Britain's Rural Broadband Entrepreneur - Page 2
April 30, 2004
The company will grow "organically" to meet demonstrated demand, but Baker says it will be rapid growth. He expects Telabria to have "several thousand" subscribers within 12 months, probably spread over 100 or more communities.
The company is currently in the process of converting trial customers to paying customers in its three test markets. It has additional community implementations underway, and it has also had "a large number of enquiries [from other communities] since our public launch."
Telabria's strategy is to work with county councils (roughly equivalent to state governments in the U.S.) and borough councils (municipal governments) to identify communities where there may be sufficient demand for broadband Internet access to warrant a marketing push.
The benefit is not all Telabria's. Many rural regions in Britain want to revitalize to retain the population they have, attract new people, and most important, attract businesses. "Bringing broadband in is really helping with that," Baker says.
Telabria is counting to some extent on pent-up demand in these communities. Part of its pitch is that if the community can drum up 20 paying subscribers willing to commit to buying the service, it will provide service - and it can provision within 30 days.
Another key part of the marketing strategy is to establish hotspots -- and ultimately hot zones -- in the communities so that subscribers can use the service elsewhere than in their homes or businesses.
Telabria worked with Britain's oldest brewer, Shepherd Neame to establish hotspots in pubs and hotels it owns in communities where Telabria was trialing the service. Shepherd Neame, founded in 1698, owns hotels and pubs across southeast England. Most British brewers own pubs.
"We're already talking to other brewers that own rural pubs who have seen what we've done with Shepherd Neame," Baker says.
Service at the hotspots is entirely free for now. Baker favors keeping it free for short-term usage, but possibly charging users beyond a certain time online.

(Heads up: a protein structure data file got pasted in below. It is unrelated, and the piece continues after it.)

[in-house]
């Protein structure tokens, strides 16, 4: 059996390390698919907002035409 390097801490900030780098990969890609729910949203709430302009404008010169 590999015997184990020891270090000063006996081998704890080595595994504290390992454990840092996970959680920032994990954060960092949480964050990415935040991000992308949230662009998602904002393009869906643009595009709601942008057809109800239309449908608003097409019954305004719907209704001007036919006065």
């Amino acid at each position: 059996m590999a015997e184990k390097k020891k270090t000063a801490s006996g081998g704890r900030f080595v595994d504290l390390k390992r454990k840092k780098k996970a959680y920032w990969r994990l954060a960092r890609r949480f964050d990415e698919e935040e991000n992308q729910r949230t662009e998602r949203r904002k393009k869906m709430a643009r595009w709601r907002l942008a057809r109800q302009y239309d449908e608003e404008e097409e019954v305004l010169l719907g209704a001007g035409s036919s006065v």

For the first three communities, the company used satellite for backhaul, but Telabria is "completely backhaul agnostic," Baker says. "It's whatever is most suitable for the community and it's decided on a community-by-community basis."
Satellite broadband is suitable when there are only a limited number of subscribers -- 30 to 40. The company will also consider bringing in a dedicated line or using fixed wireless.
"We think fixed wireless is where the future is," Baker says. "As that whole market matures with the advent of WiMax and other technologies, it's going to play an important role for us."
For the last mile, Telabria is committed, at least for now, to Wi-Fi-based mesh technology, though it is keeping its options open as far as vendors go. It used mesh network equipment from WaveWireless (now a P-Com company) for the first three communities.
The "deepest, darkest" characterization is only partly a joke. England in general and southeast England in particular is topographically challenging for wireless -- lots of low hills and lots of trees and foliage. Much of the year rural southeast England is almost jungle-like. Mesh is the best solution available.
"We love mesh," Baker says. "We are seeing huge flexibility from mesh in rural areas where line of sight is very difficult. We haven't had one deployment yet where that hasn't been an issue -- there are no towers in the country."
"Mesh is also highly scalable and it allows us to get out fast. It's been great for us. If the customer has uninterrupted, high quality service, he doesn't care what the technology is, it doesn't matter to him -- but it does matter to us."
Telabria has so far been funded with private money. Baker says it will need additional outside financing to execute its aggressive business plan. He hopes he can find it in Britain, though he still has business interests in the U.S.
The company, of course, has proven nothing yet. The next 12 months will tell the story.